We have talked about the challenge of getting teens to listen, having them conform to some basic expectations and handling the struggle between control and independence.
If you have a teen, then the term “conflict” is no stranger. As we said, conflict is normal in a parent – teen relationship. But how do we manage the conflict, enforce expectations and still allow for growth?
Parents set limits, teens push them. It’s part of the growing process. That’s how teens become independent, fully functioning adults. Your job is to honor the struggle for independence and still ensure your son or daughter is safe. There are a few things you can do to improve your chances of success.
Prioritize Your Expectations
Communicate. Make sure you define some expectations but stick with the important ones. Dismiss others. Whether or not your teen continues to leave shoes in the middle of the floor or homework strewn all over the bedroom floor is not as important as whether a college application gets submitted by the deadline. Every parent has different challenges, and you know yours the best. Review your list and decide what is important and what can be let go. It is in this process that you gain a sense of control and relief.
Listen. Provide opportunities to your teen (lots of them and various ones) for self-expression. Have a conversation over coffee. Ask questions, including those that can’t be answered by a simple yes or no. Think about what you’re going to ask ahead of time so you can generate real dialogue. And to repeat, listen to the responses.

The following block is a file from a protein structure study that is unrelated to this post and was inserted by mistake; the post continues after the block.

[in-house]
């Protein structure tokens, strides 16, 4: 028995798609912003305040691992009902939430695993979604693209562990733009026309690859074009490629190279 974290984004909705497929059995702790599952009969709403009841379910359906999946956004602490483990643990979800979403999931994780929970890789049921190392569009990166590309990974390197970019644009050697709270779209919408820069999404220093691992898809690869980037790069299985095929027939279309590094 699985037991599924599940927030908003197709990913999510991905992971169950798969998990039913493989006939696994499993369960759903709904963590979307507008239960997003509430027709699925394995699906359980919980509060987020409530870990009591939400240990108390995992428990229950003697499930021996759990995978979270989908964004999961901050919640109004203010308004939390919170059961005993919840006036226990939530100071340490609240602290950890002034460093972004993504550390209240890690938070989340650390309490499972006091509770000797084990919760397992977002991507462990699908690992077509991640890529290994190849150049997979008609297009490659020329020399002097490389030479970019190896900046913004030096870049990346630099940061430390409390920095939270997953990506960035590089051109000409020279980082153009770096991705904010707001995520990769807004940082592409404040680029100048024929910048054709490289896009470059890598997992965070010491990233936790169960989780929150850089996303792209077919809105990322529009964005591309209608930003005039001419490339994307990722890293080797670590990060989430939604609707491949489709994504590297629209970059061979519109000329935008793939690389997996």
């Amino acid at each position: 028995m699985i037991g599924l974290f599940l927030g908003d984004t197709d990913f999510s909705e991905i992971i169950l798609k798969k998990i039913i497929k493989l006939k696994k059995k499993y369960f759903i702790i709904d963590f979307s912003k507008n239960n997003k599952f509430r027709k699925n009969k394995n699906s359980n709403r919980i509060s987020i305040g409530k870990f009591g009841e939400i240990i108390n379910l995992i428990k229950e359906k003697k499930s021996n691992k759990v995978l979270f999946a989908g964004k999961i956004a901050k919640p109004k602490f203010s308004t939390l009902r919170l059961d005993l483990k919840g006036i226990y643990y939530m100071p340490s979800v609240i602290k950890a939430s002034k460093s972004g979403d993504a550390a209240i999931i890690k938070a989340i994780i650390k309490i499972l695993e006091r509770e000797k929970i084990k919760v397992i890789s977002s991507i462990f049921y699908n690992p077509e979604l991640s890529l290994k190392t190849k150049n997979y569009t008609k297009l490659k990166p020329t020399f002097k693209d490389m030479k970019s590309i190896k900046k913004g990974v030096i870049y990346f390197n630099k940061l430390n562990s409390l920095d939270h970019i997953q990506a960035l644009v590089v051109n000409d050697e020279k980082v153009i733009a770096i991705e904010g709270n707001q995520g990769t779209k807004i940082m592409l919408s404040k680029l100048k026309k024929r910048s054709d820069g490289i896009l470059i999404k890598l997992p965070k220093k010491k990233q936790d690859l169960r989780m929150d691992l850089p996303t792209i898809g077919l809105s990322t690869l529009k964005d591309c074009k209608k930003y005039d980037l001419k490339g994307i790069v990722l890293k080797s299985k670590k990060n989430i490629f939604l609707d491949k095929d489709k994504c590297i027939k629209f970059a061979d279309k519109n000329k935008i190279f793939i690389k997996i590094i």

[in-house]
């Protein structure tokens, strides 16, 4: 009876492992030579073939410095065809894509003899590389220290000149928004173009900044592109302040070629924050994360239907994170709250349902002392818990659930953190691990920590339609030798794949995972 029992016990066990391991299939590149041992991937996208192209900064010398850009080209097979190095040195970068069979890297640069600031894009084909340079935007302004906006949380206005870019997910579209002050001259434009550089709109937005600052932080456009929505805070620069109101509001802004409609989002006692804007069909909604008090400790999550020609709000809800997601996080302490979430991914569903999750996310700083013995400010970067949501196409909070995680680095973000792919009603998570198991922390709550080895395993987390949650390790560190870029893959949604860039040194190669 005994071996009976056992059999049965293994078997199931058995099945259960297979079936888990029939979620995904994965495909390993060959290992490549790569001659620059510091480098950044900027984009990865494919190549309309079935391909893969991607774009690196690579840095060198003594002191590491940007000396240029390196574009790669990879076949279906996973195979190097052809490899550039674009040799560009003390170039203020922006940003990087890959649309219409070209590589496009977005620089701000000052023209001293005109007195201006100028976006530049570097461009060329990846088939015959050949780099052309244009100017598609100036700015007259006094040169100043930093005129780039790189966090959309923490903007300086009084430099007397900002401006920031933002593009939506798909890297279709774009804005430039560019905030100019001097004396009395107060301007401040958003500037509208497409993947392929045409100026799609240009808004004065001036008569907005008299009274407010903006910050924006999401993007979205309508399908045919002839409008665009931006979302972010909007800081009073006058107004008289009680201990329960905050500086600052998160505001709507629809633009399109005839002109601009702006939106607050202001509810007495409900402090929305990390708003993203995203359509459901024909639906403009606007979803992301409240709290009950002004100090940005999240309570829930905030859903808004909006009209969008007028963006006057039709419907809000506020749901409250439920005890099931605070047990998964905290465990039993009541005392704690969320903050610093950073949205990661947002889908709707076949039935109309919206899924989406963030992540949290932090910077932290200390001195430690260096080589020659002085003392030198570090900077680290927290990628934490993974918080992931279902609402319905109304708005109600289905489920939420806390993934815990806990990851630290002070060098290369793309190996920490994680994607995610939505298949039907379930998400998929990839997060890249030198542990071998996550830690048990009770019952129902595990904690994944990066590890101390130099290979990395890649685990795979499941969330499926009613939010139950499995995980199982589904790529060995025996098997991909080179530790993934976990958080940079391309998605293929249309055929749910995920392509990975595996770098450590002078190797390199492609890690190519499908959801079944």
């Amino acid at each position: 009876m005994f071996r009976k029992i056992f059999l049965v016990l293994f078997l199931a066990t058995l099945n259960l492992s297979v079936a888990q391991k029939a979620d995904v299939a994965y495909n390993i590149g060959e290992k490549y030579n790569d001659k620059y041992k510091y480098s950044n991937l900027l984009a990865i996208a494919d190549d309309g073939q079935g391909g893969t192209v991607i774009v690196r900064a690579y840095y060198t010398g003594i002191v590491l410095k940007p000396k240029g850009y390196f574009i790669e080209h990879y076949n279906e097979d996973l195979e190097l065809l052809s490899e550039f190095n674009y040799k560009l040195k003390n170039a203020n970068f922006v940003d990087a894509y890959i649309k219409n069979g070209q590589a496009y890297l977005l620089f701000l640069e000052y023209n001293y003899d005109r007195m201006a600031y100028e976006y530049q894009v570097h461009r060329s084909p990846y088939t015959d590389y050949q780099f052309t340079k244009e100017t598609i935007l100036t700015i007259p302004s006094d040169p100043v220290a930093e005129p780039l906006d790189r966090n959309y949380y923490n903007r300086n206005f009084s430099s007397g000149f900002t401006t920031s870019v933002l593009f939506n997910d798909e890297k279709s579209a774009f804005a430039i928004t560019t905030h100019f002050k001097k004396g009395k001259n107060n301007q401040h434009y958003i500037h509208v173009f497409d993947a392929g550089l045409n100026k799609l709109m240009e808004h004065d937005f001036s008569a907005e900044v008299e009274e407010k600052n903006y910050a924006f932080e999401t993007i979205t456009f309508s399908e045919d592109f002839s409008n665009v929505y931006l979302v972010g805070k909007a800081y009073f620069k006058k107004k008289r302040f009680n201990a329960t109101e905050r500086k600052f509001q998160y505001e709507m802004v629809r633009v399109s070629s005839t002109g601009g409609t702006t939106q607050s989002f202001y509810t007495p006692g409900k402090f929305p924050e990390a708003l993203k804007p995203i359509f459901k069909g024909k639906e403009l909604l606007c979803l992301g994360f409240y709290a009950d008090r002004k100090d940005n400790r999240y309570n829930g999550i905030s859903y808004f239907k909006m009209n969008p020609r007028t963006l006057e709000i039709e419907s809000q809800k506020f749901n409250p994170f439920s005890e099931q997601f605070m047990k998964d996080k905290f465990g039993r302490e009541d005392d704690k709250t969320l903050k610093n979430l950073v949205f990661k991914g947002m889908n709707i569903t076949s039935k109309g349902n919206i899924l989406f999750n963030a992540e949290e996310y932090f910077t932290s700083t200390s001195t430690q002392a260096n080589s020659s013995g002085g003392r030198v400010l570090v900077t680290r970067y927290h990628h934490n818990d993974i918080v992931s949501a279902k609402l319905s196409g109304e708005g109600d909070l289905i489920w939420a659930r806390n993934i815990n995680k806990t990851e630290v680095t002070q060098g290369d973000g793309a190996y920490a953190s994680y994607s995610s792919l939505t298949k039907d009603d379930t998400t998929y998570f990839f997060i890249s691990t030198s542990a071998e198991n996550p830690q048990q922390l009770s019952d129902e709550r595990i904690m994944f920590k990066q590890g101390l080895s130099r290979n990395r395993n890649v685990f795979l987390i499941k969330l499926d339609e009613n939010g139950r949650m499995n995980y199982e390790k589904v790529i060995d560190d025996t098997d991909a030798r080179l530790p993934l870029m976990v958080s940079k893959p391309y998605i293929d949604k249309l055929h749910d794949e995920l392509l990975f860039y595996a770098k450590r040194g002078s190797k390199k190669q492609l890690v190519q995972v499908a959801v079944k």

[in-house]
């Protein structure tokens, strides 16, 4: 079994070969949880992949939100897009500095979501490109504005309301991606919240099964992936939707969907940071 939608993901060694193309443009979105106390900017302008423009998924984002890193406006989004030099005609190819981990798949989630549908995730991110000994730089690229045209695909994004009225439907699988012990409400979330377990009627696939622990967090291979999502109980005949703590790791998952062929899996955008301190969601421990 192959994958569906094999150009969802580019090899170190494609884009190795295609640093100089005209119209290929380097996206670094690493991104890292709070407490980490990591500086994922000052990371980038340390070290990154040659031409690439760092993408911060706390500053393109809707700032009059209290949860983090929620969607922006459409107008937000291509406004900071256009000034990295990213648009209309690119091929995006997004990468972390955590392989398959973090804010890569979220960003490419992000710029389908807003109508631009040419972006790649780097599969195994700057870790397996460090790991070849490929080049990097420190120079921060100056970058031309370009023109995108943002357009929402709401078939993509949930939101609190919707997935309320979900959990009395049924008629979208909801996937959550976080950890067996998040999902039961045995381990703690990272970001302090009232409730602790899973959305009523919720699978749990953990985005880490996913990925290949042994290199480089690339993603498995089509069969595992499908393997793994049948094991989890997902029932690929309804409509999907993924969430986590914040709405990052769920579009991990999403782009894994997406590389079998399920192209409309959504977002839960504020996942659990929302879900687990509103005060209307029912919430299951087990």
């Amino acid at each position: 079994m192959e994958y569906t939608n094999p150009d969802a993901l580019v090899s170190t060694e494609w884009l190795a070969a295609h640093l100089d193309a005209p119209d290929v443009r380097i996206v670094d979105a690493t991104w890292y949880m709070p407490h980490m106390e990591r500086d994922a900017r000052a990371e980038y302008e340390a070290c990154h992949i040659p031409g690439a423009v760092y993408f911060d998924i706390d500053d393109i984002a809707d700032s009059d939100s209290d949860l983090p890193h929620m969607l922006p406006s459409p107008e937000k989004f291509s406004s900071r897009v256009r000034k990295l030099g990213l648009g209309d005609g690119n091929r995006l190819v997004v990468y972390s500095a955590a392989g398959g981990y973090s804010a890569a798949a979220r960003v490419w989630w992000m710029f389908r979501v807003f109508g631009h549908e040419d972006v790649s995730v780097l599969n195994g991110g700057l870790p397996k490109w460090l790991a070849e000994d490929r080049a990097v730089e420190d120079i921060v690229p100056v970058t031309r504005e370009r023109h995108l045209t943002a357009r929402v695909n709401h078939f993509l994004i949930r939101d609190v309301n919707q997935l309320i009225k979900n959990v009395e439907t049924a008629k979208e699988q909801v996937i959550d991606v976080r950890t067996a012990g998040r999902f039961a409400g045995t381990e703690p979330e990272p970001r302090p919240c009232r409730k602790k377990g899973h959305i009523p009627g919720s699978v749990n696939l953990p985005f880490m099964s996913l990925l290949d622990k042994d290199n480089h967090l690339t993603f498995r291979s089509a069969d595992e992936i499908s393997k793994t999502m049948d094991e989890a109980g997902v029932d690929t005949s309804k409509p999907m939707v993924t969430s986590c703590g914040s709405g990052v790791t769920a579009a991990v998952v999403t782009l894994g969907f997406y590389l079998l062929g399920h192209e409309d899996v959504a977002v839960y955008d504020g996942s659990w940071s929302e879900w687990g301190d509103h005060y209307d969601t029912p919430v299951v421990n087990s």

There’s No Rush
Be patient. Change comes slowly. Often words also come slowly in a parent – teen conversation. Look for the right moment to spark a conversation. Watch for signs of joy and struggle in your teen. Be open to communication opportunities, and allow ample time for a thoughtful, meaningful and open exchange.
Be reassuring. Your teen may not say much; he or she may not thank you for what you do on a daily basis. However, you can be an anchor in your son or daughter’s life. You can be a dependable partner and a calming voice. Having parents who are stable, available, loving and who serve as positive role models is incredibly important to the development of healthy children.
Give and Take
Be understanding. This is a difficult one. But it is important to understand that kids need to create their own independence. Your job is to balance the desire for independence with a certain level of responsibility. The more responsibility they demonstrate, the more independence you can allow.
Be supportive. Growing up is hard. So is setting the stage and providing some direction. Your teen may be going through doubts, anxiety and uncertainty. However, s/he is also a terrific, intelligent, capable individual who needs the space to explore, to take “roads less traveled” and to grow.